I had quite a lot of expectations of this book. How could I not, when it's set in Wonderland? The beginning absolutely lived up to all expectations. II had quite a lot of expectations of this book. How could I not, when it's set in Wonderland? The beginning absolutely lived up to all expectations. I loved the description of the Red Queen and her Guard and Hatter was wily and funny, just like I had hoped.
Once the story moved on, however, I found that I was enjoying it less and less. I didn't like Henry's character and I thought he was a jerk and undeserving of Hatter. Henry spent his entire life not believing his sister's story of Wonderland (which is fine) and acted like an asshole to her when she wouldn't change her story (which is not fine). Imagine, if you will, that Henry's theory was correct and Alice was kidnapped and went through some terrible trauma. Would you really demand that this person tell you everything they went through in excruciating detail, and then hate them and blame all of life's problems on them if they refuse? Not cool, Henry. Not cool.
I felt as though the author spent more time on descriptions of Wonderland than she did with her characters. Sure, some of the places were interesting (like Drawrof), but some were just downright silly and made me roll my eyes at the overeager writing.
If only the author had made the characters more complex and interesting! Hatter certainly should have been more than the one-dimensional character we were stuck with.
I received a copy from the publisher via Netgalley in exchange for an honest review.
This was a very descriptive novella set in a tower where most everything in each of the vast rooms is made up of clockwork. I enjoyed the visuals, butThis was a very descriptive novella set in a tower where most everything in each of the vast rooms is made up of clockwork. I enjoyed the visuals, but after a while I began to get bored when nothing interesting happened.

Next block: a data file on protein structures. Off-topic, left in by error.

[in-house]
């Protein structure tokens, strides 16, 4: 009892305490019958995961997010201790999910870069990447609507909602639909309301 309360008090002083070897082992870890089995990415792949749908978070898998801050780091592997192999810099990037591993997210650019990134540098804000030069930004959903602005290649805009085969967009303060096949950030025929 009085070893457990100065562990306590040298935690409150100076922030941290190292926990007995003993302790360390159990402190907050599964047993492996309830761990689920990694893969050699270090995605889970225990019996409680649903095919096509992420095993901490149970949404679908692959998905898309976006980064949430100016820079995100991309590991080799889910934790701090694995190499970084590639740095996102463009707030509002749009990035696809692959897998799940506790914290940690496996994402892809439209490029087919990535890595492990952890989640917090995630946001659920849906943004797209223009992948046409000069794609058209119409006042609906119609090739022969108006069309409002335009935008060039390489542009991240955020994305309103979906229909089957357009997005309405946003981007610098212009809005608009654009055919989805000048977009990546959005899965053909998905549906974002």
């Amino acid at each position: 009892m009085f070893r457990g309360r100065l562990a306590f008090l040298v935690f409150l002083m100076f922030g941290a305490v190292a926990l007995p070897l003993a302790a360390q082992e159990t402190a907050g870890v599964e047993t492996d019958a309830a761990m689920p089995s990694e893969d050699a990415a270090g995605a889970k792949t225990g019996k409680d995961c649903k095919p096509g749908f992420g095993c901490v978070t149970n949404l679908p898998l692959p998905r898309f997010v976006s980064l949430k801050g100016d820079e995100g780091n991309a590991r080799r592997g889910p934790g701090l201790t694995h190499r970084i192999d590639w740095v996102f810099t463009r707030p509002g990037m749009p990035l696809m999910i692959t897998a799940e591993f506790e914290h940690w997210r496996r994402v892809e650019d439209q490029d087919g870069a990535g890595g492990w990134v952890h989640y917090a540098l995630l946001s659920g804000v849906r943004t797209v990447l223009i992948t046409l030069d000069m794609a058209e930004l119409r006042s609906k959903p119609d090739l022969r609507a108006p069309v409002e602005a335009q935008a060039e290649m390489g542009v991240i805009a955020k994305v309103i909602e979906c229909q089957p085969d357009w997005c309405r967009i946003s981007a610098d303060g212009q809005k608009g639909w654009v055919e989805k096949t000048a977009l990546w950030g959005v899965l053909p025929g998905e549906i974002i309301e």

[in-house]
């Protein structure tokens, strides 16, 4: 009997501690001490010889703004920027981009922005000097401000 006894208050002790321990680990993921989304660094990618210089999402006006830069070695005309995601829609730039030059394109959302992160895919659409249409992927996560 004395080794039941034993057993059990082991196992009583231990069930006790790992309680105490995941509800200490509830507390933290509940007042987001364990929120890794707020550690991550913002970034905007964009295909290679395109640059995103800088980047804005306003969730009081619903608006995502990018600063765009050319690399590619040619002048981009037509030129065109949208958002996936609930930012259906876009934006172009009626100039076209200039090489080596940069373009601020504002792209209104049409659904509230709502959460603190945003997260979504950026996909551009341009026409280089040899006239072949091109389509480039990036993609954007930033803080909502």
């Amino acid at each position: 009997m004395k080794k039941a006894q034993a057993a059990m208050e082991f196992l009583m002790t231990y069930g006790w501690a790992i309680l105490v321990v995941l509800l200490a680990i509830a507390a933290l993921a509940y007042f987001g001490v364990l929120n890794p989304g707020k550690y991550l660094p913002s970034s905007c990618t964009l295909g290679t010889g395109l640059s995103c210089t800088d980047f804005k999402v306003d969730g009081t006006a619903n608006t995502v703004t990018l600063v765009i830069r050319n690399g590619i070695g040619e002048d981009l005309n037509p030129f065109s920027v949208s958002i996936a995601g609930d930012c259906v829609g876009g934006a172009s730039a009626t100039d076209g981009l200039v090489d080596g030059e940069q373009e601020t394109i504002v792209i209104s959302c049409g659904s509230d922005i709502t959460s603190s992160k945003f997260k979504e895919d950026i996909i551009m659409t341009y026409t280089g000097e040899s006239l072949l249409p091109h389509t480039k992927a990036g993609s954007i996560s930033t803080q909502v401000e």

Marco was a great character. I loved his humor and his use of the modern-day Earth phrases that confused Alistair. He pretty much saved the book for me.
One thing I loved was that Alistair was an asexual character. That is very uncommon in books, especially in romance. I thought that was pretty brave of the author. After all...sex sells, right?
I would have rated this book higher if there was some sort of action or purpose to it all. It was mostly a story about two characters exploring a strange tower and getting to know each other. Not quite enough "meat" for my taste.
I received a free Kindle copy via Netgalley in exchange for an honest review....more
I'm afraid I don't have anything good to say about this book. The rule of "when you don't have anything nice to say, don't say anything at all" makesI'm afraid I don't have anything good to say about this book. The rule of "when you don't have anything nice to say, don't say anything at all" makes it difficult to write a review on a book that you loathed. I didn't like any of the characters and couldn't connect with them. I couldn't care less what happened to Ellis or any of her friends. The author tried so hard to be mysterious that in the end nothing made sense and there was no resolution. The ending was especially awkward and confusing. The book was a big mess and I would never have finished it if it weren't for the fact that I had to write a review.
Thank you to the publisher and Netgalley for the free review copy....more
"My name is John Loveheart and I was not born wicked."
What a whimsical, wicked little book! I've been sitting here for the last half hour trying to com"My name is John Loveheart and I was not born wicked."
What a whimsical, wicked little book! I've been sitting here for the last half hour trying to come up with a way to put into words how I feel about it, and still I've got nothing. The writing style was lyrical and it sucked me right in and I gobbled this book up in one sitting.
Some people have shelved this book as YA, but don't be put off if you don't care for the genre. I don't consider this YA at all. Some of the characters might be young, but they aren't YA characters. Mr. Loveheart is too twisted, too bloodthirsty. Mirror is too unapproachable. When you add in the blood and gore it becomes very much an adult book. There may be a pretty cover on the front and the writing style is beautiful, but the story is anything but. It is bloody and twisted. Oh well, to each his own. I don't really know where to shelve it either.
I don't often buy books because I have a budget and a very good library system, but this series has just made my autobuy list. ...more